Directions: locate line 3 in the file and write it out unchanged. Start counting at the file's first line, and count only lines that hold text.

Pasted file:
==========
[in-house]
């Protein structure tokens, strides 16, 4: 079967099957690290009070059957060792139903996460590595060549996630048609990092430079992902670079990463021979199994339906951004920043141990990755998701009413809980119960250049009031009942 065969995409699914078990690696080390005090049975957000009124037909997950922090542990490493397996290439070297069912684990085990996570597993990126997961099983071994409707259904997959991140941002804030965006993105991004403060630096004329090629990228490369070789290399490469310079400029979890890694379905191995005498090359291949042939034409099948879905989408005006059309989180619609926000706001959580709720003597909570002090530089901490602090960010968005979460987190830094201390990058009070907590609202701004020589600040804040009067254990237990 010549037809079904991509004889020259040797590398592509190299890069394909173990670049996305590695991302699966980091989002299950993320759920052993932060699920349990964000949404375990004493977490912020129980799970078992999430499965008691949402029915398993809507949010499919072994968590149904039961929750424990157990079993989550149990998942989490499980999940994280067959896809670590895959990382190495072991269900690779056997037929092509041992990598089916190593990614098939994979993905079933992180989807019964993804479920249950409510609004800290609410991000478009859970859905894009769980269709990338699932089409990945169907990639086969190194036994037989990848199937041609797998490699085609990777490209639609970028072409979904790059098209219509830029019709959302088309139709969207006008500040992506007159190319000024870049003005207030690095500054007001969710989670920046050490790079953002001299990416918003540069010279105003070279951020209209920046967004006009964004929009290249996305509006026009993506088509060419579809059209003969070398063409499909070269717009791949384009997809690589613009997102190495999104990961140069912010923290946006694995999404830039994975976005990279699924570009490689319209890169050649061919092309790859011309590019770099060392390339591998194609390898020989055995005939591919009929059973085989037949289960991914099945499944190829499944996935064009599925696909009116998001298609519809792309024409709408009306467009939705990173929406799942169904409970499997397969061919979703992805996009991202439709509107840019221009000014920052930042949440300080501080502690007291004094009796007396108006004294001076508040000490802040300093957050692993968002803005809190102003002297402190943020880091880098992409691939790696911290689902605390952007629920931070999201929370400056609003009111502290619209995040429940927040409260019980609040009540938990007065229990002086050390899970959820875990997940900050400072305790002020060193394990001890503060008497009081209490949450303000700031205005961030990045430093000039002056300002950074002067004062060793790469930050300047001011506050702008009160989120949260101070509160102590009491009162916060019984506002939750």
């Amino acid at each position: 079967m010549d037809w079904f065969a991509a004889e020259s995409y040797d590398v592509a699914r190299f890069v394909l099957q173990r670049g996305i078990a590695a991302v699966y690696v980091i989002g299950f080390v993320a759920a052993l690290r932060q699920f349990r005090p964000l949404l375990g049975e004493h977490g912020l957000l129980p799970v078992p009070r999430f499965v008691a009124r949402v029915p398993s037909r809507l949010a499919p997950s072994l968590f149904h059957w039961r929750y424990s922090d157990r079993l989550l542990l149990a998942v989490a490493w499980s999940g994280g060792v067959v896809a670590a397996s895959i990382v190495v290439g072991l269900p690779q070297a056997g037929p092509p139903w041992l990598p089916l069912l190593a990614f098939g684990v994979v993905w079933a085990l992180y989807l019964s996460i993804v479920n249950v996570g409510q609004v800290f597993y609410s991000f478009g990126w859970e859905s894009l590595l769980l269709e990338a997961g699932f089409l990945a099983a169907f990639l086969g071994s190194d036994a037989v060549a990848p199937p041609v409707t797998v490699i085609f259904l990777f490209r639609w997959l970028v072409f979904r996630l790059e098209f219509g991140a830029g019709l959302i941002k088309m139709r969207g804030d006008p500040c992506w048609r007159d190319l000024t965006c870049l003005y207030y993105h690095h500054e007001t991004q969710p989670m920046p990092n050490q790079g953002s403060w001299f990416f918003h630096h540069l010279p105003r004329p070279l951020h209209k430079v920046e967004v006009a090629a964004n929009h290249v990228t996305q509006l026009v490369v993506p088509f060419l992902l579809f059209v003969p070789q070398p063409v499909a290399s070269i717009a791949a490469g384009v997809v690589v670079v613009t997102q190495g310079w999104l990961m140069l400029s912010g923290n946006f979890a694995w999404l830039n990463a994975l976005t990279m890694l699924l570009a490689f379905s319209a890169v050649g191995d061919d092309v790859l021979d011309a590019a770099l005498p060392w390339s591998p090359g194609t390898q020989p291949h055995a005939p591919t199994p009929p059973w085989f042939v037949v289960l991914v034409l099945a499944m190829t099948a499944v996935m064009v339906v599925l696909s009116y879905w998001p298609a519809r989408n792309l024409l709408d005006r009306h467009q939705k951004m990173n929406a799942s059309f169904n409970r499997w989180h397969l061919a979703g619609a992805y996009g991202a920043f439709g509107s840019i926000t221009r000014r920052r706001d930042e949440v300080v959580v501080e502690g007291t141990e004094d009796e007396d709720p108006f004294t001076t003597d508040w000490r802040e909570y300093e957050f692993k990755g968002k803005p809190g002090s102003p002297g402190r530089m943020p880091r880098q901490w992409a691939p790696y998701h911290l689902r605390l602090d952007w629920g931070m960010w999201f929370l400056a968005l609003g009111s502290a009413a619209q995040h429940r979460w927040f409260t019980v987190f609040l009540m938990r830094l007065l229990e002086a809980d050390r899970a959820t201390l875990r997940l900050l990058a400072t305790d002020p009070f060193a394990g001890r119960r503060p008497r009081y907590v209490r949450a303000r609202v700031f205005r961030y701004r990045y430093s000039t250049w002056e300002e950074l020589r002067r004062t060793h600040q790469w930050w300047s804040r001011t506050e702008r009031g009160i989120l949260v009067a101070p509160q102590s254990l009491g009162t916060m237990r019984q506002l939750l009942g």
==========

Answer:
């Amino acid at each position: 079967m010549d037809w079904f065969a991509a004889e020259s995409y040797d590398v592509a699914r190299f890069v394909l099957q173990r670049g996305i078990a590695a991302v699966y690696v980091i989002g299950f080390v993320a759920a052993l690290r932060q699920f349990r005090p964000l949404l375990g049975e004493h977490g912020l957000l129980p799970v078992p009070r999430f499965v008691a009124r949402v029915p398993s037909r809507l949010a499919p997950s072994l968590f149904h059957w039961r929750y424990s922090d157990r079993l989550l542990l149990a998942v989490a490493w499980s999940g994280g060792v067959v896809a670590a397996s895959i990382v190495v290439g072991l269900p690779q070297a056997g037929p092509p139903w041992l990598p089916l069912l190593a990614f098939g684990v994979v993905w079933a085990l992180y989807l019964s996460i993804v479920n249950v996570g409510q609004v800290f597993y609410s991000f478009g990126w859970e859905s894009l590595l769980l269709e990338a997961g699932f089409l990945a099983a169907f990639l086969g071994s190194d036994a037989v060549a990848p199937p041609v409707t797998v490699i085609f259904l990777f490209r639609w997959l970028v072409f979904r996630l790059e098209f219509g991140a830029g019709l959302i941002k088309m139709r969207g804030d006008p500040c992506w048609r007159d190319l000024t965006c870049l003005y207030y993105h690095h500054e007001t991004q969710p989670m920046p990092n050490q790079g953002s403060w001299f990416f918003h630096h540069l010279p105003r004329p070279l951020h209209k430079v920046e967004v006009a090629a964004n929009h290249v990228t996305q509006l026009v490369v993506p088509f060419l992902l579809f059209v003969p070789q070398p063409v499909a290399s070269i717009a791949a490469g384009v997809v690589v670079v613009t997102q190495g310079w999104l990961m140069l400029s912010g923290n946006f979890a694995w999404l830039n990463a994975l976005t990279m890694l699924l570009a490689f379905s319209a890169v050649g191995d061919d092309v790859l021979d011309a590019a770099l005498p060392w390339s591998p090359g194609t390898q020989p291949h055995a005939p591919t199994p009929p059973w085989f042939v037949v289960l991914v034409l099945a499944m190829t099948a499944v996935m064009v339906v599925l696909s009116y879905w998001p298609a519809r989408n792309l024409l709408d005006r009306h467009q939705k951004m990173n929406a799942s059309f169904n409970r499997w989180h397969l061919a979703g619609a992805y996009g991202a920043f439709g509107s840019i926000t221009r000014r920052r706001d930042e949440v300080v959580v501080e502690g007291t141990e004094d009796e007396d709720p108006f004294t001076t003597d508040w000490r802040e909570y300093e957050f692993k990755g968002k803005p809190g002090s102003p002297g402190r530089m943020p880091r880098q901490w992409a691939p790696y998701h911290l689902r605390l602090d952007w629920g931070m960010w999201f929370l400056a968005l609003g009111s502290a009413a619209q995040h429940r979460w927040f409260t019980v987190f609040l009540m938990r830094l007065l229990e002086a809980d050390r899970a959820t201390l875990r997940l900050l990058a400072t305790d002020p009070f060193a394990g001890r119960r503060p008497r009081y907590v209490r949450a303000r609202v700031f205005r961030y701004r990045y430093s000039t250049w002056e300002e950074l020589r002067r004062t060793h600040q790469w930050w300047s804040r001011t506050e702008r009031g009160i989120l949260v009067a101070p509160q102590s254990l009491g009162t916060m237990r019984q506002l939750l009942g």